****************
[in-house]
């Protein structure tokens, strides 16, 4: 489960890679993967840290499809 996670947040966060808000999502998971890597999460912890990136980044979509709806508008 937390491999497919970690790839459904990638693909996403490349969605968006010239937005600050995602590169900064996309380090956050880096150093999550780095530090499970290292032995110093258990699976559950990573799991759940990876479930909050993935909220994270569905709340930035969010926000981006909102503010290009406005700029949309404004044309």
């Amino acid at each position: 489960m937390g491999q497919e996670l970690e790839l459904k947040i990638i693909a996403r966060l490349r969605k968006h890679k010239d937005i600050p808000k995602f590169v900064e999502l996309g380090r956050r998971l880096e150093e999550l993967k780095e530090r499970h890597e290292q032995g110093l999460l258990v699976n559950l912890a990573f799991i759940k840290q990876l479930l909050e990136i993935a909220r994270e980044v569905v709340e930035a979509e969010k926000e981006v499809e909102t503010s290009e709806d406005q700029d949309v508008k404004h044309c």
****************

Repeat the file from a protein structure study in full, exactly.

[in-house]
């Protein structure tokens, strides 16, 4: 489960890679993967840290499809 996670947040966060808000999502998971890597999460912890990136980044979509709806508008 937390491999497919970690790839459904990638693909996403490349969605968006010239937005600050995602590169900064996309380090956050880096150093999550780095530090499970290292032995110093258990699976559950990573799991759940990876479930909050993935909220994270569905709340930035969010926000981006909102503010290009406005700029949309404004044309």
């Amino acid at each position: 489960m937390g491999q497919e996670l970690e790839l459904k947040i990638i693909a996403r966060l490349r969605k968006h890679k010239d937005i600050p808000k995602f590169v900064e999502l996309g380090r956050r998971l880096e150093e999550l993967k780095e530090r499970h890597e290292q032995g110093l999460l258990v699976n559950l912890a990573f799991i759940k840290q990876l479930l909050e990136i993935a909220r994270e980044v569905v709340e930035a979509e969010k926000e981006v499809e909102t503010s290009e709806d406005q700029d949309v508008k404004h044309c």